Lunch at Edit, Bristol

Edit is new to Bristol’s Cheltenham Road, just along from Turtle Bay, and very unassuming from the outside. A few weekends ago we were invited in for lunch by co-owner Rhi.

First impressions – different! A disco light twirling around the floor, black walls and a DJ greeted us. Yes, a DJ; at 1 pm. That’s because Edit’s concept is pretty unusual. As well as food and drinks, they have a super cool Klipsch audiophile sound system which they use to mix ‘music from the cosmos‘ whilst you eat, whatever time of day it is. This is something they’ve borrowed from Tokyo where music like this plays an integral part in many restaurants.

Inside Edit Bristol

We were sat in the corner next to a big window and handed two menus – drinks and food. Although Edit runs a small plates menu, they do also have a lunch deal which is priced at £10 for one small plate and bigger dish. Individually, to order these items separately, you’re looking at between £13-£15 so it’s a great deal if you’re eating at the weekend between 12-3pm.

Kimchi and Pickled Cucumbers

This is what we opted for:

Sides of pickled cucumber and kimchi arrived before our small plates to whet our appetite. The pickled cucumber was awesome – salty, sharp and moreish whilst still retaining its crunch. The kimchi was far from authentic though, and I have a feeling they’d rushed the fermentation stage and used fresh chilli in place of gochugaru which is why it was pale in colour and packed a real punch heat wise. Perhaps they could try my recipe?

For our small plates:

I had the fried squid with mango and pineapple starter and Dave had the mushroom and miso bao but in reality, as you’d expect, we shared everything!

Miso Mushroom Steamed Bao

The squid was the stand out dish of the meal. The batter was crispy, salty and spicy and the portion was generous but we were particularly impressed with that salsa. The delicately diced pieces of fresh mango and red chilli were hard to eat with chopsticks but a perfect accompaniment for the squid!

spicy crispy squid with mango and chilli salsa

We also really enjoyed the bao and were pleased to see it was a full steamed bun as opposed to the open variety. The dough wasn’t quite there and it didn’t have that soft pillowy feel you hope for. But, the miso and mushroom filling was really tasty. The only thing missing was some dipping sauces – it would have been nice to have a bottle of soy sauce on the table perhaps.

Inside a mushroom steamed bun

For our larger plates:

There were four options available and all of them noodle based. Which was fine with me. I went for the roasted mushroom pho and Dave had the stirfry chicken noodle salad with radish, peanut and sesame. It wasn’t a salad however, it was a bowl of stirfry.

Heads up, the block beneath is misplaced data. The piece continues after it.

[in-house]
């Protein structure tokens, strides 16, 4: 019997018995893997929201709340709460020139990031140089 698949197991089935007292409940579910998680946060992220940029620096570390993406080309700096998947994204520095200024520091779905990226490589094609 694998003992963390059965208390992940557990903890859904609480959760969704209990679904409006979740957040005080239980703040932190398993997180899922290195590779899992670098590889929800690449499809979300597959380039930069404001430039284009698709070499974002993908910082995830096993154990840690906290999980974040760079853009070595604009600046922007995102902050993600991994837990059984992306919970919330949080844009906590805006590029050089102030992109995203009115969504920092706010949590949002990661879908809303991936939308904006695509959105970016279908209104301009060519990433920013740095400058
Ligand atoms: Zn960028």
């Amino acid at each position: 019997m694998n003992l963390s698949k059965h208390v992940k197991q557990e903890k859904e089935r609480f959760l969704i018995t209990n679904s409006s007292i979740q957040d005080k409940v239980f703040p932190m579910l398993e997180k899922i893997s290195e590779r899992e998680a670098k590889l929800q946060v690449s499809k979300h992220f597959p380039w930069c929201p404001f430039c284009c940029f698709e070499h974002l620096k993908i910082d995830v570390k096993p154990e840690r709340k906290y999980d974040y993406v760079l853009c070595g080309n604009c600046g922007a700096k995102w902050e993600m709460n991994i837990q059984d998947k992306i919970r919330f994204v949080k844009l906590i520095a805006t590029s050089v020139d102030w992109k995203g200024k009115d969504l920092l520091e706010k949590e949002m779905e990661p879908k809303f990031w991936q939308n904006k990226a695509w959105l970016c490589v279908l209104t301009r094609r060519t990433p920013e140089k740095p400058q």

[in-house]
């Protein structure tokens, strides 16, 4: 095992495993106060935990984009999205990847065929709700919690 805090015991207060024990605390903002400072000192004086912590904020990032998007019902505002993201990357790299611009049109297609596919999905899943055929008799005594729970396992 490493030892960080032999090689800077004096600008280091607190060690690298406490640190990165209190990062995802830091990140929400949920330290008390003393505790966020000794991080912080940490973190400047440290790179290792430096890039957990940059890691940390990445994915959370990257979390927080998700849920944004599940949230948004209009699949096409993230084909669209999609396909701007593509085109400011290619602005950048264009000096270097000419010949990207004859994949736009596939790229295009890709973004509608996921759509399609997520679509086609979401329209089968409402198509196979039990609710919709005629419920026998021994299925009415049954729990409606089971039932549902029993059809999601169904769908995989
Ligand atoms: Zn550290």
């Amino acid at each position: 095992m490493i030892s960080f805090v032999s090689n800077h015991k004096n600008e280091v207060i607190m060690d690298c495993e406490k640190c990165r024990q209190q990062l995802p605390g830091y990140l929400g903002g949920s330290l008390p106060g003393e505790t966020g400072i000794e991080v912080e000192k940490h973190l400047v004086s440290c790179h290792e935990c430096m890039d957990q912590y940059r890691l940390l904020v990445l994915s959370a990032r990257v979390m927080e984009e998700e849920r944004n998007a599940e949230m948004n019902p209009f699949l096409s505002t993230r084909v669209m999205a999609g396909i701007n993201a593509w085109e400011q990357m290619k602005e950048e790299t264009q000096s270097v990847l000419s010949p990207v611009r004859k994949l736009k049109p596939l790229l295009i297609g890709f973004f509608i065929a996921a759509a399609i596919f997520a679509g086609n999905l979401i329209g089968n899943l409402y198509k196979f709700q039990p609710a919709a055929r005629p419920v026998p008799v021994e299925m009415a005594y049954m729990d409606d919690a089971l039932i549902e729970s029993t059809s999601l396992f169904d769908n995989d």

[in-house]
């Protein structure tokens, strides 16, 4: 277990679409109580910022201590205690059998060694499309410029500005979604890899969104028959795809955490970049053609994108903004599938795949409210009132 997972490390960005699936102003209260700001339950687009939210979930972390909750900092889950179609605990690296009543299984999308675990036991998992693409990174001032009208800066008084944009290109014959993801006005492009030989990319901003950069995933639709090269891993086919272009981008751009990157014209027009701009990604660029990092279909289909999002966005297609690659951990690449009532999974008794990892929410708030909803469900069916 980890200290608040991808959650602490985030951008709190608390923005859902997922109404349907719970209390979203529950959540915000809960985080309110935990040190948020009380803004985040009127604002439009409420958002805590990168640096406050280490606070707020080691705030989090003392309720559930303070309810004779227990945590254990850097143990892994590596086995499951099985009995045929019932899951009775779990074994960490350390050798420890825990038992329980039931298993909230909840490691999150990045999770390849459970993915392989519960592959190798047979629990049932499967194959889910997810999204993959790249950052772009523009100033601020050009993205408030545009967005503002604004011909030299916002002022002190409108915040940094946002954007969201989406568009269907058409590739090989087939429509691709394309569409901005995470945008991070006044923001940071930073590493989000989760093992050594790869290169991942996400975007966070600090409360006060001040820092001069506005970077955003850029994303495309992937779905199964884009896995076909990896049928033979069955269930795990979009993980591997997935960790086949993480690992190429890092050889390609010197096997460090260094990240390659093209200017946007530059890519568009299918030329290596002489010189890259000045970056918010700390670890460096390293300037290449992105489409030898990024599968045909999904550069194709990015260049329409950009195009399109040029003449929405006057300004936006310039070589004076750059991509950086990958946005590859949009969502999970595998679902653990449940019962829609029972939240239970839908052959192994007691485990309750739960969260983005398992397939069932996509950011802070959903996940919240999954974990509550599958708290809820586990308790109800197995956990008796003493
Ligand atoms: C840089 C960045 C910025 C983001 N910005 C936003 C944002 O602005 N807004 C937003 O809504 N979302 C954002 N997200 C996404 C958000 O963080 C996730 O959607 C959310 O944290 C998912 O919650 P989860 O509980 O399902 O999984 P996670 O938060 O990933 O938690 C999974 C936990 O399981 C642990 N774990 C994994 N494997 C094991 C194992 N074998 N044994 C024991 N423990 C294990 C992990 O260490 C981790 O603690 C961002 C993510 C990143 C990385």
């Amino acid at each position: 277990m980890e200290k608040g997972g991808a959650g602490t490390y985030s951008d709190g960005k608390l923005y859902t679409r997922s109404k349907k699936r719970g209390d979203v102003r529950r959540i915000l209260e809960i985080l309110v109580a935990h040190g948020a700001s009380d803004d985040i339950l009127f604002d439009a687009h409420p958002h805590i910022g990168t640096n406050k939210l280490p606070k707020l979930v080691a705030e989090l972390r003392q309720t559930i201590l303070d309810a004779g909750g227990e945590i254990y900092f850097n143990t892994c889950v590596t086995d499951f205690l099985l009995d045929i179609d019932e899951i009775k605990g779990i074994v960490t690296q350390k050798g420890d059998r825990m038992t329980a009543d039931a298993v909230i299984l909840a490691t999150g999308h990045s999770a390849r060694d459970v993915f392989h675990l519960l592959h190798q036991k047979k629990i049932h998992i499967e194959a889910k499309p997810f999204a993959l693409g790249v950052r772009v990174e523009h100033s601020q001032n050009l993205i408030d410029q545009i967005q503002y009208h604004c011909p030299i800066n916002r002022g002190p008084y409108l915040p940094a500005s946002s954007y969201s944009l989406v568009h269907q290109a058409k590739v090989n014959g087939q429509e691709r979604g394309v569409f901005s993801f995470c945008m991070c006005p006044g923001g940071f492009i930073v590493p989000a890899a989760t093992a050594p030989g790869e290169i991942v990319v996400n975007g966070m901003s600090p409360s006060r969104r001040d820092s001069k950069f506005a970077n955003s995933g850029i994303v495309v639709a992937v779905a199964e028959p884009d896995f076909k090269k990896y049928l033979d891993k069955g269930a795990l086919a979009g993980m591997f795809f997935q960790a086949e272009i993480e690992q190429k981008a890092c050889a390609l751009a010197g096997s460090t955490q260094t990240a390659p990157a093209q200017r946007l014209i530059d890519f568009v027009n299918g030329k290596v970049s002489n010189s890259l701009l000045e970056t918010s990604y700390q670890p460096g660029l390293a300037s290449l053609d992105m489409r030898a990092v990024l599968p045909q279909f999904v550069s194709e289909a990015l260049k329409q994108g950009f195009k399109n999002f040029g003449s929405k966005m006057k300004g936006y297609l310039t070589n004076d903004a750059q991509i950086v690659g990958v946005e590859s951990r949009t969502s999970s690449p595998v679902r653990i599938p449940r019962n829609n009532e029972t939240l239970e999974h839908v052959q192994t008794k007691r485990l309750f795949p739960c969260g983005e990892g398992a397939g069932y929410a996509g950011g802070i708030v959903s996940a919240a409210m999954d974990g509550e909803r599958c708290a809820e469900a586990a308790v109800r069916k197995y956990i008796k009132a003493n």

Dave’s chicken noodle dish was nice but no better than something we’d whip up on a weekday night. I think at £8.75 for a relatively small bowl, this would have been disappointing if ordered on its own.

My pho was a sad affair. Where were the chillis, the lime juice and the fresh coriander (asked for on the side, twice)? Where was the flavour? The menu hinted at rich earthy flavours of roasted mushrooms but the reality was a bean sprout heavy stirfry with a puddle of vegetable stock for sauce. It really failed to hit the mark.

Mushroom Pho

I know that Vietnamese flavours are complex and can be difficult to get right so before I write this dish off completely, I’d like to go another time and try the pho once Edit is properly bedded in and they are more confident in their offering. It’d be good to get proper pho somewhere other than the chain on Corn Street.

In Conclusion:

We enjoyed our lunch at Edit mainly for the unusual environment. At first, we were unsure about the strange ambient sounds but they actually created a very calming atmosphere and added to our experience.

Clearly, some of the food wasn’t up to scratch and I’m nervous that their menu falls into the ‘Miscellasian’ bracket but I think Edit can pull it back. The kitchen team showed great skill and promise with some of their dishes but inexperience and lack of knowledge with others. I wonder if they’d be better sticking to just one Asian cuisine (eg Japanese) and not flirting around with Korean and Vietnamese unless they’ve spent time perfecting the art.

I will return in a few months and see how they’re getting on. As an independent offering something new and brave to the Bristol food scene, I wish them all the best. It would be great to see them succeed.

Find them here: 

We were invited to dine at Edit and did not pay for our meal. My opinions are and always will be truthful and accurate of our experience.

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